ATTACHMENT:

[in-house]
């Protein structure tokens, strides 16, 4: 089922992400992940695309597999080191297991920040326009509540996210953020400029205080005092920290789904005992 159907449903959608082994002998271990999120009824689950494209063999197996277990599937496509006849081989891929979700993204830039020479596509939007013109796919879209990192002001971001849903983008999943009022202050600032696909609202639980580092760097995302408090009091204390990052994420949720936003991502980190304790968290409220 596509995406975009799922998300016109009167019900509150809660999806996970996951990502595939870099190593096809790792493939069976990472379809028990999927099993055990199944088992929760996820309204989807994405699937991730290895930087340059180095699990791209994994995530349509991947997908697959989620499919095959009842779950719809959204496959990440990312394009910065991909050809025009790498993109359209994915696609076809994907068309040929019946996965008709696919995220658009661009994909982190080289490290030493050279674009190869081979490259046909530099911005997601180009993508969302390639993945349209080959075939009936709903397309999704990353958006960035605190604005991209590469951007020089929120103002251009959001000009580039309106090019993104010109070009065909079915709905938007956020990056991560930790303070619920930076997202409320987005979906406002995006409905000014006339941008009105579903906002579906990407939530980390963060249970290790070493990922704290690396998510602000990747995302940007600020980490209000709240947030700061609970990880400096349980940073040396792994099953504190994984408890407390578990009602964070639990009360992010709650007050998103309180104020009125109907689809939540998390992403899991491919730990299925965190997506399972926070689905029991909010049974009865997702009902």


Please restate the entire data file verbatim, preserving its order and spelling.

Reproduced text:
[in-house]
């Protein structure tokens, strides 16, 4: 089922992400992940695309597999080191297991920040326009509540996210953020400029205080005092920290789904005992 159907449903959608082994002998271990999120009824689950494209063999197996277990599937496509006849081989891929979700993204830039020479596509939007013109796919879209990192002001971001849903983008999943009022202050600032696909609202639980580092760097995302408090009091204390990052994420949720936003991502980190304790968290409220 596509995406975009799922998300016109009167019900509150809660999806996970996951990502595939870099190593096809790792493939069976990472379809028990999927099993055990199944088992929760996820309204989807994405699937991730290895930087340059180095699990791209994994995530349509991947997908697959989620499919095959009842779950719809959204496959990440990312394009910065991909050809025009790498993109359209994915696609076809994907068309040929019946996965008709696919995220658009661009994909982190080289490290030493050279674009190869081979490259046909530099911005997601180009993508969302390639993945349209080959075939009936709903397309999704990353958006960035605190604005991209590469951007020089929120103002251009959001000009580039309106090019993104010109070009065909079915709905938007956020990056991560930790303070619920930076997202409320987005979906406002995006409905000014006339941008009105579903906002579906990407939530980390963060249970290790070493990922704290690396998510602000990747995302940007600020980490209000709240947030700061609970990880400096349980940073040396792994099953504190994984408890407390578990009602964070639990009360992010709650007050998103309180104020009125109907689809939540998390992403899991491919730990299925965190997506399972926070689905029991909010049974009865997702009902």